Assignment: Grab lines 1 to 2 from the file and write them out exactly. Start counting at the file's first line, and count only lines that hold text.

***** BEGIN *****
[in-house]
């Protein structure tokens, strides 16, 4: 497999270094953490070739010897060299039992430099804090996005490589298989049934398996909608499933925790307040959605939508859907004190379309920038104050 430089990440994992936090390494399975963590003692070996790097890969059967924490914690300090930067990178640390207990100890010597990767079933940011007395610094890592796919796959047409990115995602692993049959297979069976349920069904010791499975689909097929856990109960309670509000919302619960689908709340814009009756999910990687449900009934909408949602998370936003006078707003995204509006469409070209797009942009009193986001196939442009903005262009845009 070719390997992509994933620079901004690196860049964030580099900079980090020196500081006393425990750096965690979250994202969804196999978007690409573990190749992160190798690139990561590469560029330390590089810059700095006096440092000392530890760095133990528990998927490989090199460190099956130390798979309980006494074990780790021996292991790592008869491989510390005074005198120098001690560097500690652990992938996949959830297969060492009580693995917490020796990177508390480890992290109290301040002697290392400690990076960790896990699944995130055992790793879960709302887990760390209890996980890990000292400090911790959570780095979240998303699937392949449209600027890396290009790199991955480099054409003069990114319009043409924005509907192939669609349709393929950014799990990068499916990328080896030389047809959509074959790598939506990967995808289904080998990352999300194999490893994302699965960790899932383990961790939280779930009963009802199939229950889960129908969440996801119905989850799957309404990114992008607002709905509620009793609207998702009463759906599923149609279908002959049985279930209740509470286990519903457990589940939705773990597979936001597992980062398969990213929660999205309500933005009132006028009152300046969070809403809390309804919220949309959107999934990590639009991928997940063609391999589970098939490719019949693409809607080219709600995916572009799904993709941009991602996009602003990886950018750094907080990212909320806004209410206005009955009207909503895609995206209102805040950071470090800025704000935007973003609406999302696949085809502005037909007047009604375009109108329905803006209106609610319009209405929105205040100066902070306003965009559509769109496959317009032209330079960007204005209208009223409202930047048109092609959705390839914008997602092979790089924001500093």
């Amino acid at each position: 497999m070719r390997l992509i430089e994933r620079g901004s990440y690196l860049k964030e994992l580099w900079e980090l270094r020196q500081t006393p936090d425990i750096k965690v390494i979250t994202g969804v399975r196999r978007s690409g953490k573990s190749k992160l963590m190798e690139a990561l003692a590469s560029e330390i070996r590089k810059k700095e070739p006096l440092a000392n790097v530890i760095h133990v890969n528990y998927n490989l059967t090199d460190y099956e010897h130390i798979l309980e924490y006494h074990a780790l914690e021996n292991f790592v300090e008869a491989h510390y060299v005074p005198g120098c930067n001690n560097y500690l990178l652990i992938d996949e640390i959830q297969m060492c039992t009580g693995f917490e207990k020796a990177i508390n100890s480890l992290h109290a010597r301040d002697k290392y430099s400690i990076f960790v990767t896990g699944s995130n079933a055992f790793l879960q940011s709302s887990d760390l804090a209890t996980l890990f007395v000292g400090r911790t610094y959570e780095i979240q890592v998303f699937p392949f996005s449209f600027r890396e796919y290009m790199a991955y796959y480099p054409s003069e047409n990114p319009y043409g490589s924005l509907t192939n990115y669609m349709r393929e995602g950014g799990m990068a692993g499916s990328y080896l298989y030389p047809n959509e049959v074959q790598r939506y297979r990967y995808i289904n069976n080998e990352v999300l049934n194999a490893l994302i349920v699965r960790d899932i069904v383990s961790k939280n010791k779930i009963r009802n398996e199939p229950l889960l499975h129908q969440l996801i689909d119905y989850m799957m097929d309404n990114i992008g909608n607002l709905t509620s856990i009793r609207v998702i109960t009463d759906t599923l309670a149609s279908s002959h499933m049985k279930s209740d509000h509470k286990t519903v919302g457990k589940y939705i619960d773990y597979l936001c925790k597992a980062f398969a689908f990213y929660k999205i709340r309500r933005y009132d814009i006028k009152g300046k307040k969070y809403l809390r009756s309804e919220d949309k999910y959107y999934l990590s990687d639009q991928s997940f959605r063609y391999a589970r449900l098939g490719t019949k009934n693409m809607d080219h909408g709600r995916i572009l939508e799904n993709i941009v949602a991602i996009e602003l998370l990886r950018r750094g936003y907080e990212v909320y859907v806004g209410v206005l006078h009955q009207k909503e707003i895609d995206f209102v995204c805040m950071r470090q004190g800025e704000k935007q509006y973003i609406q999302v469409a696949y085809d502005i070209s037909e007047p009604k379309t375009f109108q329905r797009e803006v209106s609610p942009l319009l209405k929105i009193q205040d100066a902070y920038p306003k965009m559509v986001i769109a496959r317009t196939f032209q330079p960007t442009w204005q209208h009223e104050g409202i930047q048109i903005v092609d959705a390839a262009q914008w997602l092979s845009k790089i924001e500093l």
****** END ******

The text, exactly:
[in-house]
């Protein structure tokens, strides 16, 4: 497999270094953490070739010897060299039992430099804090996005490589298989049934398996909608499933925790307040959605939508859907004190379309920038104050 430089990440994992936090390494399975963590003692070996790097890969059967924490914690300090930067990178640390207990100890010597990767079933940011007395610094890592796919796959047409990115995602692993049959297979069976349920069904010791499975689909097929856990109960309670509000919302619960689908709340814009009756999910990687449900009934909408949602998370936003006078707003995204509006469409070209797009942009009193986001196939442009903005262009845009 070719390997992509994933620079901004690196860049964030580099900079980090020196500081006393425990750096965690979250994202969804196999978007690409573990190749992160190798690139990561590469560029330390590089810059700095006096440092000392530890760095133990528990998927490989090199460190099956130390798979309980006494074990780790021996292991790592008869491989510390005074005198120098001690560097500690652990992938996949959830297969060492009580693995917490020796990177508390480890992290109290301040002697290392400690990076960790896990699944995130055992790793879960709302887990760390209890996980890990000292400090911790959570780095979240998303699937392949449209600027890396290009790199991955480099054409003069990114319009043409924005509907192939669609349709393929950014799990990068499916990328080896030389047809959509074959790598939506990967995808289904080998990352999300194999490893994302699965960790899932383990961790939280779930009963009802199939229950889960129908969440996801119905989850799957309404990114992008607002709905509620009793609207998702009463759906599923149609279908002959049985279930209740509470286990519903457990589940939705773990597979936001597992980062398969990213929660999205309500933005009132006028009152300046969070809403809390309804919220949309959107999934990590639009991928997940063609391999589970098939490719019949693409809607080219709600995916572009799904993709941009991602996009602003990886950018750094907080990212909320806004209410206005009955009207909503895609995206209102805040950071470090800025704000935007973003609406999302696949085809502005037909007047009604375009109108329905803006209106609610319009209405929105205040100066902070306003965009559509769109496959317009032209330079960007204005209208009223409202930047048109092609959705390839914008997602092979790089924001500093």